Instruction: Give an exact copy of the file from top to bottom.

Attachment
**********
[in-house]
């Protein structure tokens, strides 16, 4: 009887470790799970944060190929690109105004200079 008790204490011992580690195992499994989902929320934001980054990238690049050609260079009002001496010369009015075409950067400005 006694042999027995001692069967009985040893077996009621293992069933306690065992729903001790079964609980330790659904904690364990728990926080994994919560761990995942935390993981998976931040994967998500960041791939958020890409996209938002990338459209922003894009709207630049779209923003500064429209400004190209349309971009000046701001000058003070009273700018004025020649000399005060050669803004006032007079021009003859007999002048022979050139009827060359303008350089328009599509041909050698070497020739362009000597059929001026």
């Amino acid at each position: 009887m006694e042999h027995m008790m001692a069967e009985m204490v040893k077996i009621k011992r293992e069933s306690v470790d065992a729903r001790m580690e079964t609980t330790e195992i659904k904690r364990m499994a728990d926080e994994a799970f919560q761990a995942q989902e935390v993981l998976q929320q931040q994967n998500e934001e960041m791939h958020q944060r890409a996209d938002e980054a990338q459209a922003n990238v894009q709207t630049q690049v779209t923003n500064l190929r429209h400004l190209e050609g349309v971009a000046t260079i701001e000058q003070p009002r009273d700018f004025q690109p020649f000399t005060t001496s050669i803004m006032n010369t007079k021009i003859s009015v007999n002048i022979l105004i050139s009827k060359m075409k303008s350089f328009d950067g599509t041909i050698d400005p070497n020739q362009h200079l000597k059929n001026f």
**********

[in-house]
């Protein structure tokens, strides 16, 4: 009887470790799970944060190929690109105004200079 008790204490011992580690195992499994989902929320934001980054990238690049050609260079009002001496010369009015075409950067400005 006694042999027995001692069967009985040893077996009621293992069933306690065992729903001790079964609980330790659904904690364990728990926080994994919560761990995942935390993981998976931040994967998500960041791939958020890409996209938002990338459209922003894009709207630049779209923003500064429209400004190209349309971009000046701001000058003070009273700018004025020649000399005060050669803004006032007079021009003859007999002048022979050139009827060359303008350089328009599509041909050698070497020739362009000597059929001026």
């Amino acid at each position: 009887m006694e042999h027995m008790m001692a069967e009985m204490v040893k077996i009621k011992r293992e069933s306690v470790d065992a729903r001790m580690e079964t609980t330790e195992i659904k904690r364990m499994a728990d926080e994994a799970f919560q761990a995942q989902e935390v993981l998976q929320q931040q994967n998500e934001e960041m791939h958020q944060r890409a996209d938002e980054a990338q459209a922003n990238v894009q709207t630049q690049v779209t923003n500064l190929r429209h400004l190209e050609g349309v971009a000046t260079i701001e000058q003070p009002r009273d700018f004025q690109p020649f000399t005060t001496s050669i803004m006032n010369t007079k021009i003859s009015v007999n002048i022979l105004i050139s009827k060359m075409k303008s350089f328009d950067g599509t041909i050698d400005p070497n020739q362009h200079l000597k059929n001026f």